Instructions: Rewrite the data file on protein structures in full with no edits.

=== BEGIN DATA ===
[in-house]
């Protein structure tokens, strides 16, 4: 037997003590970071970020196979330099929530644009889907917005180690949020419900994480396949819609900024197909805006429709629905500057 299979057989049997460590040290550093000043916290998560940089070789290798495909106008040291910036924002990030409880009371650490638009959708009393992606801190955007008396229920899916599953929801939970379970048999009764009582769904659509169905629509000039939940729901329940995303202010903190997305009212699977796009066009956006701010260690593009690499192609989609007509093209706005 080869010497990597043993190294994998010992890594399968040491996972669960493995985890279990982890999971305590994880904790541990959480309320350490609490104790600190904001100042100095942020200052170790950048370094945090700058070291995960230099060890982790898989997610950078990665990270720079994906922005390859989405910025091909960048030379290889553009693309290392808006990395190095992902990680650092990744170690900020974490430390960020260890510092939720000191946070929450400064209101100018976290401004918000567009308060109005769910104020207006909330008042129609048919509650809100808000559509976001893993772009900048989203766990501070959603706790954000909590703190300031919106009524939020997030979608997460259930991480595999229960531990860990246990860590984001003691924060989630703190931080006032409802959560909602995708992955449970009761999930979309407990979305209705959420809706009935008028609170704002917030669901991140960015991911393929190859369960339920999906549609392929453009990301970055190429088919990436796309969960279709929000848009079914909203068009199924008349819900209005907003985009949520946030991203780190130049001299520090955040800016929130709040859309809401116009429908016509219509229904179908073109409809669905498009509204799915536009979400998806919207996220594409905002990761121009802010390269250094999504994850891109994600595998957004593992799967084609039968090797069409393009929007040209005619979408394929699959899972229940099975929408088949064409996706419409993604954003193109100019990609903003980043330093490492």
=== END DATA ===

[in-house]
């Protein structure tokens, strides 16, 4: 037997003590970071970020196979330099929530644009889907917005180690949020419900994480396949819609900024197909805006429709629905500057 299979057989049997460590040290550093000043916290998560940089070789290798495909106008040291910036924002990030409880009371650490638009959708009393992606801190955007008396229920899916599953929801939970379970048999009764009582769904659509169905629509000039939940729901329940995303202010903190997305009212699977796009066009956006701010260690593009690499192609989609007509093209706005 080869010497990597043993190294994998010992890594399968040491996972669960493995985890279990982890999971305590994880904790541990959480309320350490609490104790600190904001100042100095942020200052170790950048370094945090700058070291995960230099060890982790898989997610950078990665990270720079994906922005390859989405910025091909960048030379290889553009693309290392808006990395190095992902990680650092990744170690900020974490430390960020260890510092939720000191946070929450400064209101100018976290401004918000567009308060109005769910104020207006909330008042129609048919509650809100808000559509976001893993772009900048989203766990501070959603706790954000909590703190300031919106009524939020997030979608997460259930991480595999229960531990860990246990860590984001003691924060989630703190931080006032409802959560909602995708992955449970009761999930979309407990979305209705959420809706009935008028609170704002917030669901991140960015991911393929190859369960339920999906549609392929453009990301970055190429088919990436796309969960279709929000848009079914909203068009199924008349819900209005907003985009949520946030991203780190130049001299520090955040800016929130709040859309809401116009429908016509219509229904179908073109409809669905498009509204799915536009979400998806919207996220594409905002990761121009802010390269250094999504994850891109994600595998957004593992799967084609039968090797069409393009929007040209005619979408394929699959899972229940099975929408088949064409996706419409993604954003193109100019990609903003980043330093490492």